If your organisation is an aged care service provider that doesn’t receive Australian Government subsidies, you can list your service on My Aged Care through the National Health Services Directory.
State, Territory and local government authorities are taken to be approved providers unless the approval has been revoked or suspended (section 8-6 of the Act).
Please note: Providing your details to the Department in the Government Organisation form enables a record to be created and the payment of subsidies.
Key personnel are defined in section 8-3A of the Act as:
- people responsible for the executive decisions of the applicant (this includes directors and board members)
- people having authority or responsibility for (or significant influence over) planning, directing or controlling the activities of the applicant
- any person responsible for nursing services provided, or to be provided, by the applicant, whether or not the person is employed by the applicant and
- any person who is, or likely to be, responsible for the day-to-day operation of an aged care service conducted, or proposed to be conducted, by the applicant, whether or not the person is employed by the applicant.
- key personnel cannot be a disqualified individual.
A disqualified individual is defined under section 10A-1 of the Act as someone who:
- has been convicted of an indictable offence
- is an insolvent under administration (bankrupt)
- is of unsound mind.
When an organisation seeks to be approved to provide aged care, and after being approved, it must demonstrate that it satisfies strict requirements set out in the legislative provisions under the Act. In particular, its experience, suitability, and that none of the proposed key personnel is a disqualified individual.
To demonstrate this, the applicant is required to provide evidence that none of the proposed key personnel have been convicted of an indictable offence. Each state and territory law identifies different types of offences as being indictable. These may include more serious offences, such as:
- aggravated assault
- the intentional and unlawful administration of drugs or poisons
- committing fraudulent or dishonest activities.
The department may conduct a search of records held by the Australian Financial Security Authority, specifically the National Personal Insolvency Index, for all proposed key personnel of the applicant.
The applicant and each of its proposed key personnel must provide scanned copies of either a National Police Check (NPC) obtained through a police agency or a National Police History Check (NPHC) obtained thought an Australian Criminal Intelligence Commission (ACIC) accredited agency with their application. Each NPC must be dated no more than 90 days before the police check is submitted to the department.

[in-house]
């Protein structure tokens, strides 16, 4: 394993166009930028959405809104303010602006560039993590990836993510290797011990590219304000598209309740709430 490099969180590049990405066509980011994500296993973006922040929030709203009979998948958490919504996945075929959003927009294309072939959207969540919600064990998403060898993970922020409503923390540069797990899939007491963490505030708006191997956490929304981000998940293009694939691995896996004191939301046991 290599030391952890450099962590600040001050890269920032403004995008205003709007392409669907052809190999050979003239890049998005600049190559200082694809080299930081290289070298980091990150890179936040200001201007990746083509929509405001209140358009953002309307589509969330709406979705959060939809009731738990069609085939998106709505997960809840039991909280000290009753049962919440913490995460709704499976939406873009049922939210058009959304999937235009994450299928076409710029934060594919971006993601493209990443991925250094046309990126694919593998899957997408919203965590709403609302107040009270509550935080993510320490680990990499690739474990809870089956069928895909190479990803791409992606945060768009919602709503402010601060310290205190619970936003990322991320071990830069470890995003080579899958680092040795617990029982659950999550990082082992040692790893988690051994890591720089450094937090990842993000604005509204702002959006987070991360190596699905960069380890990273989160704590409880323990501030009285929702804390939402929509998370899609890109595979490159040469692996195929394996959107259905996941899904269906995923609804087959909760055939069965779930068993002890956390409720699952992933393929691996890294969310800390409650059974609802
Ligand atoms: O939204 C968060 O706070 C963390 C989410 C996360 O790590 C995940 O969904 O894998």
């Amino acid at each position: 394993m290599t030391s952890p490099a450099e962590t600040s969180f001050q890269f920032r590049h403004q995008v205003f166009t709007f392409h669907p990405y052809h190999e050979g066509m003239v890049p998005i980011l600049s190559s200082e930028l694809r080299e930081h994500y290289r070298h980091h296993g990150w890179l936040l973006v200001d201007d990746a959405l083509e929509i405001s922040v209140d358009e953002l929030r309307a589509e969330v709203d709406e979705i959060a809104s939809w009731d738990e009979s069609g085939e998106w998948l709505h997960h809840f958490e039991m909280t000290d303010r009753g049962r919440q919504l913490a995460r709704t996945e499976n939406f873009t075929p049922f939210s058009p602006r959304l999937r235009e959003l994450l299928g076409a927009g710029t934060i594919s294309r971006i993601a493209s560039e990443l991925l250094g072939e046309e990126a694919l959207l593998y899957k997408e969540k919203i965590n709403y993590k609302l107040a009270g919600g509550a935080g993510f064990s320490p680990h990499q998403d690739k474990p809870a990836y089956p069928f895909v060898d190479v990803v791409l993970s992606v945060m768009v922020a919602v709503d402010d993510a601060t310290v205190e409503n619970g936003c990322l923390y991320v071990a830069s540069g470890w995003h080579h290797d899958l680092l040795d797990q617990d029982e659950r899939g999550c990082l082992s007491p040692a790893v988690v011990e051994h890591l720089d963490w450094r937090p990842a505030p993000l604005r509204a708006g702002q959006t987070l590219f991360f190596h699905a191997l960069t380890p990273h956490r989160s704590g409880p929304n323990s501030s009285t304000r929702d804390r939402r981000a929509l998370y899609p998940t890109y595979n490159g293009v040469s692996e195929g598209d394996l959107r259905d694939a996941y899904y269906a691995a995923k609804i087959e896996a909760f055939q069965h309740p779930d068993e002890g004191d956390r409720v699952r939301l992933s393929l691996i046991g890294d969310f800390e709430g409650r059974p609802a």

Note: If all your former or current names are not shown on the police check obtained or if you have been at any time after turning 16, a resident of a country other than Australia, you must complete a statutory declaration and declare whether you have been convicted of an indictable offence.
Please use the Statutory Declaration form (if required only) available on the Attorney-General's website.
Under section 8-5 of the Act, an applicant must be notified within 90 days of receiving the application, whether or not they are approved as a provider of aged care. Accurate, clear and complete information must be provided. If you are required to provide further information, it will delay the decision on your application.
If further information is required to assess your application a request will be made under section 8-4 of the Act. Information must be given within 28 days otherwise the application is taken to be withdrawn. If further information is provided within the 28 day timeframe, a further 90 day timeframe applies.
It is no longer necessary that approved providers of home care be allocated home care places. An allocation of places is still, however, required for residential and/or flexible care.
There are two ways that approved providers of residential and/or flexible care can acquire ‘places':
- be successful in an application for places in an Aged Care Approvals Round (ACAR) or
- acquire places from an approved provider and apply to the department for approval to transfer places from the transferor to the transferee.
The department is responsible for the allocation of aged care places. The planning system aims to ensure that all communities have a fair and equitable level of aged care services. Aged care places are allocated annually through a highly competitive selection process, the ACAR, which takes into account the:
- number of places made available
- identified needs of an aged care planning region
- relative merits of the proposals received.
The ACAR is advertised in major newspapers and on the department’s website. Information about the ACAR can be found in the Aged Care Funding section of the department's website.
Approved providers are required to notify the department of changes that materially affect the suitability of an approved provider to provide aged care within 28 days after the change occurs.
A material change is one that is substantial or considerable in nature. For example, the approved provider:
- is no longer an incorporated organisation
- is unable to meet any of the home, flexible or residential care standards
- is unable to manage its financial responsibilities including subsidies and care recipient’s fees and payments
- makes a change which may affect the rights of aged care recipients
- makes substantial changes to its organisational or governance structure such as
- entering into a brokerage arrangement for delivery of clinical care
- use of a management company.
These are examples only and approved providers should consider each situation individually.
Approved providers should contact their local state or territory office to update operational contact details such as email, postal addresses or other relevant contact information.
Questions relating to approved provider applications should be emailed to ApprovedProviderApplications@health.gov.au